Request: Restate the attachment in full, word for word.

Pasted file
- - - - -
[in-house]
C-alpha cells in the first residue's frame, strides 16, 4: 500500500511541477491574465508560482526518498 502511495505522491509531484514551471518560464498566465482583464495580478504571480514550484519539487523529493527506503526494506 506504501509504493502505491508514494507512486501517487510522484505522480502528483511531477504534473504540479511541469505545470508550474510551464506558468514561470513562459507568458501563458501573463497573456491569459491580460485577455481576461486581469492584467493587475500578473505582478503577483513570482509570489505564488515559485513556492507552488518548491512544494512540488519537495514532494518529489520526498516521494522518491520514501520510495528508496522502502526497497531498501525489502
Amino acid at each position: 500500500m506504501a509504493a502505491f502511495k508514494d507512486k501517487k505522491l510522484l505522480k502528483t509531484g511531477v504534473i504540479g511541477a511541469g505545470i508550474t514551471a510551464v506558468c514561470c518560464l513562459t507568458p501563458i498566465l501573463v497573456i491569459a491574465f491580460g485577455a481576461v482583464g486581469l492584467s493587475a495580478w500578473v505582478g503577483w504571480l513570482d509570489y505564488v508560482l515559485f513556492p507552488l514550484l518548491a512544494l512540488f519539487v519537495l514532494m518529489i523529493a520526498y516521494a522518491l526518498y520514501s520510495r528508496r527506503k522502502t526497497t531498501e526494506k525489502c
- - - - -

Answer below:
[in-house]
C-alpha cells in the first residue's frame, strides 16, 4: 500500500511541477491574465508560482526518498 502511495505522491509531484514551471518560464498566465482583464495580478504571480514550484519539487523529493527506503526494506 506504501509504493502505491508514494507512486501517487510522484505522480502528483511531477504534473504540479511541469505545470508550474510551464506558468514561470513562459507568458501563458501573463497573456491569459491580460485577455481576461486581469492584467493587475500578473505582478503577483513570482509570489505564488515559485513556492507552488518548491512544494512540488519537495514532494518529489520526498516521494522518491520514501520510495528508496522502502526497497531498501525489502
Amino acid at each position: 500500500m506504501a509504493a502505491f502511495k508514494d507512486k501517487k505522491l510522484l505522480k502528483t509531484g511531477v504534473i504540479g511541477a511541469g505545470i508550474t514551471a510551464v506558468c514561470c518560464l513562459t507568458p501563458i498566465l501573463v497573456i491569459a491574465f491580460g485577455a481576461v482583464g486581469l492584467s493587475a495580478w500578473v505582478g503577483w504571480l513570482d509570489y505564488v508560482l515559485f513556492p507552488l514550484l518548491a512544494l512540488f519539487v519537495l514532494m518529489i523529493a520526498y516521494a522518491l526518498y520514501s520510495r528508496r527506503k522502502t526497497t531498501e526494506k525489502c